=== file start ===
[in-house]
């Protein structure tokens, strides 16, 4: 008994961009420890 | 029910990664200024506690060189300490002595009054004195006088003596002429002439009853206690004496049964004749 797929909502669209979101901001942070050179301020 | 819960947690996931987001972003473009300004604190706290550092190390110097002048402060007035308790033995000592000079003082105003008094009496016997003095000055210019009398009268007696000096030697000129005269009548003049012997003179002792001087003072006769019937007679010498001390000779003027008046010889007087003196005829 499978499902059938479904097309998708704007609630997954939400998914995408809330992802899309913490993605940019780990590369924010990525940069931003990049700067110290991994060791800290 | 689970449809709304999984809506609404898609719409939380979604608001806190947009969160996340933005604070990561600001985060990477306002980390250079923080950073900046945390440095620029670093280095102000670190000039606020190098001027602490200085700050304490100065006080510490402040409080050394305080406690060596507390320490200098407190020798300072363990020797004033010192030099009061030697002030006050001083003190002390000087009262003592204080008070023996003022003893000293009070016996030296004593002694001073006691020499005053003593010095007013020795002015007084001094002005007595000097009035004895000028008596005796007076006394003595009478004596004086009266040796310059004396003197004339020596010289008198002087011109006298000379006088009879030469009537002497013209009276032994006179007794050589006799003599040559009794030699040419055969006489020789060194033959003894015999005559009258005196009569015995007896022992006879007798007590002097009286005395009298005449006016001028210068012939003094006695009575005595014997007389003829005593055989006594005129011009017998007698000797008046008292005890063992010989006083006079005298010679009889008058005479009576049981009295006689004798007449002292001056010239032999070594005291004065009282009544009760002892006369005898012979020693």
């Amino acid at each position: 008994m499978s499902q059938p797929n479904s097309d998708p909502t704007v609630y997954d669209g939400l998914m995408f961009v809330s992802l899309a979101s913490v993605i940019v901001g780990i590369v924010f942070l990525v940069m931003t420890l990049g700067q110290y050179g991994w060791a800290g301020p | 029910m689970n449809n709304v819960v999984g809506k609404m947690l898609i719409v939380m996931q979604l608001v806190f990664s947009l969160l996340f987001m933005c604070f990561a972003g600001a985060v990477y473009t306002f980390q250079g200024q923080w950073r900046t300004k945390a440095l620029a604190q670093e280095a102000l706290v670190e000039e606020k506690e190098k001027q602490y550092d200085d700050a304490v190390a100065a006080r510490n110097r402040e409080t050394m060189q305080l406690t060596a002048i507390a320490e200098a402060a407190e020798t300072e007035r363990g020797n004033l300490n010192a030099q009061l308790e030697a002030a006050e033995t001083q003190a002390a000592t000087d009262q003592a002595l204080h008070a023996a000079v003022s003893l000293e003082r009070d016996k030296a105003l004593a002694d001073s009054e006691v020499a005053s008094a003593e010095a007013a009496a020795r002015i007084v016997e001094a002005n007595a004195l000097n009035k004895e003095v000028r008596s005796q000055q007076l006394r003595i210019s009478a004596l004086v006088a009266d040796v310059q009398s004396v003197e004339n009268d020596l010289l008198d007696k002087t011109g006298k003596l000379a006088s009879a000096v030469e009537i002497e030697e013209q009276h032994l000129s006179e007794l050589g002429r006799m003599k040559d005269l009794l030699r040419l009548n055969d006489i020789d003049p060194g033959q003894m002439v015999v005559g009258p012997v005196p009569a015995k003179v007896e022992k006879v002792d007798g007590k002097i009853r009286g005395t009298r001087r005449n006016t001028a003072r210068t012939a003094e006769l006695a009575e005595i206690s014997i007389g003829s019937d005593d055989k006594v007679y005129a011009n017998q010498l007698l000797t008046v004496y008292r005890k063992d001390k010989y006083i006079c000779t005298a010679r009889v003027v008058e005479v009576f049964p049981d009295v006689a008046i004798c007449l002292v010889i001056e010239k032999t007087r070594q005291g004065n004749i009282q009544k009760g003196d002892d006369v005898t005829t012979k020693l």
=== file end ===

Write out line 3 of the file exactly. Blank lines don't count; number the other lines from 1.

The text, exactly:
């Amino acid at each position: 008994m499978s499902q059938p797929n479904s097309d998708p909502t704007v609630y997954d669209g939400l998914m995408f961009v809330s992802l899309a979101s913490v993605i940019v901001g780990i590369v924010f942070l990525v940069m931003t420890l990049g700067q110290y050179g991994w060791a800290g301020p | 029910m689970n449809n709304v819960v999984g809506k609404m947690l898609i719409v939380m996931q979604l608001v806190f990664s947009l969160l996340f987001m933005c604070f990561a972003g600001a985060v990477y473009t306002f980390q250079g200024q923080w950073r900046t300004k945390a440095l620029a604190q670093e280095a102000l706290v670190e000039e606020k506690e190098k001027q602490y550092d200085d700050a304490v190390a100065a006080r510490n110097r402040e409080t050394m060189q305080l406690t060596a002048i507390a320490e200098a402060a407190e020798t300072e007035r363990g020797n004033l300490n010192a030099q009061l308790e030697a002030a006050e033995t001083q003190a002390a000592t000087d009262q003592a002595l204080h008070a023996a000079v003022s003893l000293e003082r009070d016996k030296a105003l004593a002694d001073s009054e006691v020499a005053s008094a003593e010095a007013a009496a020795r002015i007084v016997e001094a002005n007595a004195l000097n009035k004895e003095v000028r008596s005796q000055q007076l006394r003595i210019s009478a004596l004086v006088a009266d040796v310059q009398s004396v003197e004339n009268d020596l010289l008198d007696k002087t011109g006298k003596l000379a006088s009879a000096v030469e009537i002497e030697e013209q009276h032994l000129s006179e007794l050589g002429r006799m003599k040559d005269l009794l030699r040419l009548n055969d006489i020789d003049p060194g033959q003894m002439v015999v005559g009258p012997v005196p009569a015995k003179v007896e022992k006879v002792d007798g007590k002097i009853r009286g005395t009298r001087r005449n006016t001028a003072r210068t012939a003094e006769l006695a009575e005595i206690s014997i007389g003829s019937d005593d055989k006594v007679y005129a011009n017998q010498l007698l000797t008046v004496y008292r005890k063992d001390k010989y006083i006079c000779t005298a010679r009889v003027v008058e005479v009576f049964p049981d009295v006689a008046i004798c007449l002292v010889i001056e010239k032999t007087r070594q005291g004065n004749i009282q009544k009760g003196d002892d006369v005898t005829t012979k020693l």